The simple plot of Ghost in the Shell is this; a tough cybernetic woman must stop someone who exist on the internet because they’re causing havoc among government agencies in New Port City and must be stopped. Again, that’s the simple plot of the film, which isn’t all that simple. To go much deeper, this is a film that explores the psychological, societal and humanistic understanding of what makes people human, and if someone is artificially human, do they really count as a person?
The main star of Ghost in the Shell is our “tough cybernetic woman” by the identity of Major Motoko Kusanagi, a person who’s identity, or “ghost,” exist in a human body, or “shell.” Of course there is a price for existing in her shell, because her shell is not owned by her, but by the agency she is employed too, named Section 9. Kusanagi also isn’t alone in her predicament, because her partner Batou is one in the same, and they both have bodies made up of mostly if not fully of cybernetic limbs. Both Kusunagi and Batou work for Section 9, which deal in cybernetic criminal activities, which range from terrorist plots to political issues. A man named Aramaki is the head of the organization, and it’s his job to keep Section 9 functioning, and to keep his people alive at all cost.
The films antagonist is someone who exist on the internet by the name “The Puppet Master.” The Puppet Master is a being that has no shell, but is able to control or alter other people through the net by hijacking chosen people physical identities, and even to go as far as to use the shell of a female body to host his ghost in for a period of time. The Puppet Master solid identity illustrates to the viewer that they outward physical appearance of people isn’t what truly identifies a person, but it is what makes up their personality, history, ideas, and character. Between The Puppet Master and Kusanagi, this was all under the control of what Mamoru Oshii wanted to share with his audience.
Oshii is a complex person, since he has many ideas and philosophies about life and the world around him that he wants the public to understand in the films he directs. Oshii began to stretch out his creative muscles in the second Urusei Yatsura film Beautiful Dreamer, which underlined the theme of reality and dreams, and what exists as real or not to the human perception. His later works like Angel’s Egg covered his thoughts on his understanding and philosophy of the Bible, and he also brings in elements of biblical scripture into the Mobile Police Patlabor films by further underlying thematic elements of the antagonist motives. There are certain things that Oshii puts in his films that he later can’t even remember why he did it in the first place, but wants to leave it up to the viewer to interpret what he is trying to say in their own way. Ghost in the Shell this time explores elements of how do you truly define someone as human, and how can someone determine those elements.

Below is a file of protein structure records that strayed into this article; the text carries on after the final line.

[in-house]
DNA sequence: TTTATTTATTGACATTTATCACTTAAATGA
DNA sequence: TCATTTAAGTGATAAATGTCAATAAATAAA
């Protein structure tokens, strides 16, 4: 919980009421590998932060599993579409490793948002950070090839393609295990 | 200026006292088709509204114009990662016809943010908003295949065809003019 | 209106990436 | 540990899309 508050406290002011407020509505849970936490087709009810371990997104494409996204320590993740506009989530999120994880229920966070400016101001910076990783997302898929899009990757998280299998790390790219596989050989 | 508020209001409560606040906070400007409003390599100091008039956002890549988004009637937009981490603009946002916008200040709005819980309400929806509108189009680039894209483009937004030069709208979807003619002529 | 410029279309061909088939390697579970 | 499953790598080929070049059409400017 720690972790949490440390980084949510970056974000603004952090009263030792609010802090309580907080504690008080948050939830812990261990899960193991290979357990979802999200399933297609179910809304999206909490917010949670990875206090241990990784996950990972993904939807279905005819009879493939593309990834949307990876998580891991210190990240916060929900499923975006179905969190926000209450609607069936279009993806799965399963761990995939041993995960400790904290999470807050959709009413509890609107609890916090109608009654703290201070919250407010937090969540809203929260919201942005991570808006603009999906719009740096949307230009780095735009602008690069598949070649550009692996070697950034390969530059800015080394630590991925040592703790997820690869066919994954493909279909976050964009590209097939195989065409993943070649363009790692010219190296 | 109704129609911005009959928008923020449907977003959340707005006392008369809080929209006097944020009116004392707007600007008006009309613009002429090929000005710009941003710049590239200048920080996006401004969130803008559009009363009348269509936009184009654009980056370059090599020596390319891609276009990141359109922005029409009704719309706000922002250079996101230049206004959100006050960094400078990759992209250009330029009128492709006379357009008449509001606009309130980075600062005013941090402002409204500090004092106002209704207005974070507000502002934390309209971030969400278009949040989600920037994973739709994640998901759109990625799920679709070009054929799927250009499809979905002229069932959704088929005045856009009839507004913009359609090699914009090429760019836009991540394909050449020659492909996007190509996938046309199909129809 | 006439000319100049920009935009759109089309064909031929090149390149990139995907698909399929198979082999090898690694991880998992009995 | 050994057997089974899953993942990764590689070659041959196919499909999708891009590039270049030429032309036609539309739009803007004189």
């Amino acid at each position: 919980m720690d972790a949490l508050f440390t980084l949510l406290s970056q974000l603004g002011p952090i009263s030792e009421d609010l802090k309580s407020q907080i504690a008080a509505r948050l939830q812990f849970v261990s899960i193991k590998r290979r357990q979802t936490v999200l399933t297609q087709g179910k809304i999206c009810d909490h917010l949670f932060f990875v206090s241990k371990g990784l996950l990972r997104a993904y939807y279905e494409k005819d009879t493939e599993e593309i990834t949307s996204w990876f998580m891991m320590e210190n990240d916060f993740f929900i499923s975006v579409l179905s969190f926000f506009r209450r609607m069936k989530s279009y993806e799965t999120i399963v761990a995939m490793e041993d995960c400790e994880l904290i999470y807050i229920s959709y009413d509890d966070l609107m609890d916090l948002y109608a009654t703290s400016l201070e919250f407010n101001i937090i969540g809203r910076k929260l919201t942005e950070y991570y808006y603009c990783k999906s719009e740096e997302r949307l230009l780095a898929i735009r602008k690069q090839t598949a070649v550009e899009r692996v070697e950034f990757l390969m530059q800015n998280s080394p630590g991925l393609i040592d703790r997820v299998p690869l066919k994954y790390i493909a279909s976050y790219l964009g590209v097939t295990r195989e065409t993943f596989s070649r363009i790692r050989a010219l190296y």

To attempt to make this write up spoiler free for those who have not seen the film, I will mention just a handful of Oshii thematic elements that are present in his film. One of which is how the use of the Bassett Hound is used in the film, which seem to be a transition to a characters loneliness and isolation in life for being partly human and the effects of what it can bring. Another is the conversation between Batou and Kusunagi on a boat, discussing what it means to be truly human, all the while Kusunagi contemplating her leaving Section 9. In the final battle at the end of the film, I advise to pay attention to one scene involving the Tree of Life as a hail of bullets desecrate it except for the very top. This isn’t to spot things visually to get an blatant easter egg, but to see a message of what isn’t being shown to you that you must figure out.